The Blue Marble (photo: NASA Earth Observatory, by Reto Stöckli, Render by Robert Simmon. Based on data from the MODIS Science Team)

Ask a PI — the principal investigator leading a science grant — studying the origins of life about how it all began and you may get some forceful answers. But exactly which answers depends on the intellectual camp the PI belongs to. For example, some origins of life researchers work in an “information first” framework, in which genetic information plays the leading role. For others, energy acquisition or “encapsulation” are the characteristics of life that likely arose first.

To an outsider, all these ideas might seem like different parts of the same elephant. But the divisions among the different camps have become deep enough that early career researchers worry about straying into the wrong dogma camp.

Maria Kalambokidis, a graduate student in the Department of Ecology, Evolution, and Behavior at the University of Minnesota, explains, “If one of us is proposing research that falls outside of some of this dogma, and if it's reviewed by a panel of reviewers that subscribe to a particular hypothesis for origins of life, will the research get shot down?”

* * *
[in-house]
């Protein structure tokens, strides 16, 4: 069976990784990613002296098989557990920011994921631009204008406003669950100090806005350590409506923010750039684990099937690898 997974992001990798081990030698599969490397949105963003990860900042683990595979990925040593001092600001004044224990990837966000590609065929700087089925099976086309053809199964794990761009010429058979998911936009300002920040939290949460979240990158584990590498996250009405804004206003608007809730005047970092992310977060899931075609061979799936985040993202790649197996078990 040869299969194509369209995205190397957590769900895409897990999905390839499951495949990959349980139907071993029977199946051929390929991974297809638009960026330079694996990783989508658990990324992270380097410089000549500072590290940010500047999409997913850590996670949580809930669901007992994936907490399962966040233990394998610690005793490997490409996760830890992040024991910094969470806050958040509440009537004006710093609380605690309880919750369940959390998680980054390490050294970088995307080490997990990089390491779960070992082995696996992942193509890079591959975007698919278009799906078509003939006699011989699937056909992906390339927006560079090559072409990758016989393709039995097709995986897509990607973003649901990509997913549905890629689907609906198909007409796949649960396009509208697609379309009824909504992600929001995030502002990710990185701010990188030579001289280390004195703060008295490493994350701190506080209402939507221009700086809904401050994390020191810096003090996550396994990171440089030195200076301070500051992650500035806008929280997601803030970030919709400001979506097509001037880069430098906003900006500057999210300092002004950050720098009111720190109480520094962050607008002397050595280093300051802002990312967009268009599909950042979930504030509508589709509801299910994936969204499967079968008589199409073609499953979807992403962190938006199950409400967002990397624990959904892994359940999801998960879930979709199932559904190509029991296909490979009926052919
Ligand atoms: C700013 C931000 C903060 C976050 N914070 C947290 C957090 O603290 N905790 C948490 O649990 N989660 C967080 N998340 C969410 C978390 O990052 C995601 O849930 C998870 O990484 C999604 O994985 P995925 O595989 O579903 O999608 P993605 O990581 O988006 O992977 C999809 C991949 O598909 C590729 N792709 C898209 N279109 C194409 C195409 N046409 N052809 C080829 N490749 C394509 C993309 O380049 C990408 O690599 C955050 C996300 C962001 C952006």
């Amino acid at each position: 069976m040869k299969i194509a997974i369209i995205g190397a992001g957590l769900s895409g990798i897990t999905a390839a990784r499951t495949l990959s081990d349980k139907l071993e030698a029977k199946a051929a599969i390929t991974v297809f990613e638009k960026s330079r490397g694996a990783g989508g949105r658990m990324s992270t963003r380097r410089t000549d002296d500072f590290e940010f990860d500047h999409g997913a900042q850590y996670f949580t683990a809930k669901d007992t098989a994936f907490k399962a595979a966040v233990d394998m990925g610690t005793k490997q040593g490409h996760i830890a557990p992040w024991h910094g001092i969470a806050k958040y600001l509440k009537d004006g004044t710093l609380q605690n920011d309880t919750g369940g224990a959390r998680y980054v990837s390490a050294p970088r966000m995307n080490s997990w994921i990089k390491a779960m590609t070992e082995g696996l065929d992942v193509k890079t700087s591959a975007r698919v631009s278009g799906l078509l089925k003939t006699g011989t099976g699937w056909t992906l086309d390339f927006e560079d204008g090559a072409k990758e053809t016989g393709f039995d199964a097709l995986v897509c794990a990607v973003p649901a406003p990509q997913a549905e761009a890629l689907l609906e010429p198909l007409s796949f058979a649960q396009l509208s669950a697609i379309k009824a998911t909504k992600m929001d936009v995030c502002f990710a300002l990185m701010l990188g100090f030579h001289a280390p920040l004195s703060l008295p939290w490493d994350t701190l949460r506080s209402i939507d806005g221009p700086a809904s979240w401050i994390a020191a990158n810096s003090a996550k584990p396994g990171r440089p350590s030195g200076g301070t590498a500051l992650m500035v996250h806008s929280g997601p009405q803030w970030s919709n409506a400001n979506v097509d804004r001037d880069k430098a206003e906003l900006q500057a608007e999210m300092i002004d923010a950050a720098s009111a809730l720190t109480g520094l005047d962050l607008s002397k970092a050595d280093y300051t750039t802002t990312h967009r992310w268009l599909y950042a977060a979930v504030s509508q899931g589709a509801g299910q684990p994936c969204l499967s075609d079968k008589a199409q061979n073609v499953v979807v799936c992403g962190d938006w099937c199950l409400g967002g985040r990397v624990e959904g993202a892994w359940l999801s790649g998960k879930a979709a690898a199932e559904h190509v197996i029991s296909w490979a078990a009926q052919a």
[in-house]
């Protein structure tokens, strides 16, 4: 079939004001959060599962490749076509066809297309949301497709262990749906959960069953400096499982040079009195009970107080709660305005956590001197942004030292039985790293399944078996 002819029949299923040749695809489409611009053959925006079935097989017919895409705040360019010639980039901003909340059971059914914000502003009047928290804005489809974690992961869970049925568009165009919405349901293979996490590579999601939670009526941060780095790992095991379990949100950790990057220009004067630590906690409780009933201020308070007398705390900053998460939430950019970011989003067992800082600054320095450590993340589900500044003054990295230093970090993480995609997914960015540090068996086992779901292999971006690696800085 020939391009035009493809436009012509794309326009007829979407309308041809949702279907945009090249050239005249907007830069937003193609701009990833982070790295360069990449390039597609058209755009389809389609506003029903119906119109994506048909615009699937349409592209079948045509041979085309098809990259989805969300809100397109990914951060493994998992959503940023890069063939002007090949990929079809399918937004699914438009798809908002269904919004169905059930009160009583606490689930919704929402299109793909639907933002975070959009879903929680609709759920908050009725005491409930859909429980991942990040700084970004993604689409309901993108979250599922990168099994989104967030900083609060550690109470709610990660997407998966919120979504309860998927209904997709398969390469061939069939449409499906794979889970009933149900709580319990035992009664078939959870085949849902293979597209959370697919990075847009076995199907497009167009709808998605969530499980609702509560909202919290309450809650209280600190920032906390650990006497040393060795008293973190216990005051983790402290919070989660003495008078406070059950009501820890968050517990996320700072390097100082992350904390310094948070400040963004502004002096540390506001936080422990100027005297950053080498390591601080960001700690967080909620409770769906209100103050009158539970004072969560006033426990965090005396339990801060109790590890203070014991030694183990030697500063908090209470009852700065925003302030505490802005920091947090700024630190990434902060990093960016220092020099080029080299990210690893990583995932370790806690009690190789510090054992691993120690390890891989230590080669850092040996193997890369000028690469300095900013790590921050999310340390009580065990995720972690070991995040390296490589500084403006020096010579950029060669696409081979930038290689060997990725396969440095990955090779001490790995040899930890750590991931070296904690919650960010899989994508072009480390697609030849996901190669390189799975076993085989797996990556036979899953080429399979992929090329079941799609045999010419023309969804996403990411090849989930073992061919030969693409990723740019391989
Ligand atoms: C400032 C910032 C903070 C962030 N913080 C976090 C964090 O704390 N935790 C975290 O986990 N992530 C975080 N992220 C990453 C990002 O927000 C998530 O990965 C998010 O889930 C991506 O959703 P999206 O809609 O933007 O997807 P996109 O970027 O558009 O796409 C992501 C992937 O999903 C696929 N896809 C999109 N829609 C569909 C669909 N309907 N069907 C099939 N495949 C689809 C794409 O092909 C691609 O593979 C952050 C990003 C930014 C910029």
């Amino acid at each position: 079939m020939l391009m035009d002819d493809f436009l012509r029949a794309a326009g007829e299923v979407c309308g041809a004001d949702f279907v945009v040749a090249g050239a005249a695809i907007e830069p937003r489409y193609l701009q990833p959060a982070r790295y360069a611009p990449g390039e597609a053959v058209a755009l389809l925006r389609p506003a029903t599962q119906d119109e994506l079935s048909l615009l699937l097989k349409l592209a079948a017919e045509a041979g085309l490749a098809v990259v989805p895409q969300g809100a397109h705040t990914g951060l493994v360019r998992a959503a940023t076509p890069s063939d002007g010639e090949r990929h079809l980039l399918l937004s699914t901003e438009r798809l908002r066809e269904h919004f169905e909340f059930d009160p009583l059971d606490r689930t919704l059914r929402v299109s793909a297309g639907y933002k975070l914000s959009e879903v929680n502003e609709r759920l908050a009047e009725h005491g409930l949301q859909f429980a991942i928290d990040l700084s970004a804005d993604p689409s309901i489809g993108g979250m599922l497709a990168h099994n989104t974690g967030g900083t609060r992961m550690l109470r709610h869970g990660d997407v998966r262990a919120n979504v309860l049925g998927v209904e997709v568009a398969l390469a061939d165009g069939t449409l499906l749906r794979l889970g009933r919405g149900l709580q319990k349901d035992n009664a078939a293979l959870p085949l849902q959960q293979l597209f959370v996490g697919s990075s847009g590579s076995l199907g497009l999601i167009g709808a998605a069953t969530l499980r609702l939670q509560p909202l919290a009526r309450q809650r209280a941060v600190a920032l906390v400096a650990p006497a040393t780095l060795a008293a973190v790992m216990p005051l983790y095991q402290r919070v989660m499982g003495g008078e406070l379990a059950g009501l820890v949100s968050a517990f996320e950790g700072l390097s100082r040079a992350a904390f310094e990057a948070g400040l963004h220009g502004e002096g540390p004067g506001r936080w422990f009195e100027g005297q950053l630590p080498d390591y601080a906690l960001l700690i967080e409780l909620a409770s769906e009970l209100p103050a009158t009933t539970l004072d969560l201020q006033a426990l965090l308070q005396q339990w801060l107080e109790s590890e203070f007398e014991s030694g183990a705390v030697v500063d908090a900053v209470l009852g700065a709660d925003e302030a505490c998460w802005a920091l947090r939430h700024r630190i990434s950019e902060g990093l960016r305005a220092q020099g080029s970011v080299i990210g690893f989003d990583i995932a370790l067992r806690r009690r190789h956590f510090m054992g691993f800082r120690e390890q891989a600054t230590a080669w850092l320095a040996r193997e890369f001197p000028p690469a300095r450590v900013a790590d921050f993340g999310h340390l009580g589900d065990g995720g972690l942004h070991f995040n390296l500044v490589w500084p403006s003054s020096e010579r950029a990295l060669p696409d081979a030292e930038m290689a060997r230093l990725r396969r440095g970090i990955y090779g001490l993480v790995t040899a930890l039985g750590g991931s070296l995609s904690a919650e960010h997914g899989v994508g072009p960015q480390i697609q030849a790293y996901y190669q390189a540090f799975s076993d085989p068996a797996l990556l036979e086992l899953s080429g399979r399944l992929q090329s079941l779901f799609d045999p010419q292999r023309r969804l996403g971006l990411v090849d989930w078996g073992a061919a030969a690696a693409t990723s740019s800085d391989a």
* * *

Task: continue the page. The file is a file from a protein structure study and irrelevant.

One solution, she and other early career researchers in the field believe, might be to intentionally foster a community that heals divisions, promotes cross-pollination, and includes new voices from, say, biology or physics. To that end, Kalambokidis, along with SFI postdocs Natalie Grefenstette and Cole Mathis, co-organized a March 9 – 11 meeting at the Santa Fe Institute titled, “New Frontiers in the Origins of Life.” Some three dozen graduate students and postdocs aimed to bridge the dogma divide.

Grefenstette hoped the participants could honestly examine their own biases and dogma. Also, given how little we can know for sure about the origins of life on Earth, let alone elsewhere in the universe, she wanted to see participants engage in constructive conversations about what successful research looks like.

As Kalambokidis jests, “I think what’s surprising for people who don't study the origins of life is, how could you have dogma about something that you hardly know anything about? Really, you know, we don't know how life emerged.”

This workshop was co-organized by Caitlin McShea, program manager for the National Science Foundation Grant Number 1745355, under the Research Coordination Networks (RCN) program (RoL: RCN for Exploration of Life’s Origins), which funded the meeting.

SFI will host two additional Origins of Life meetings in early spring.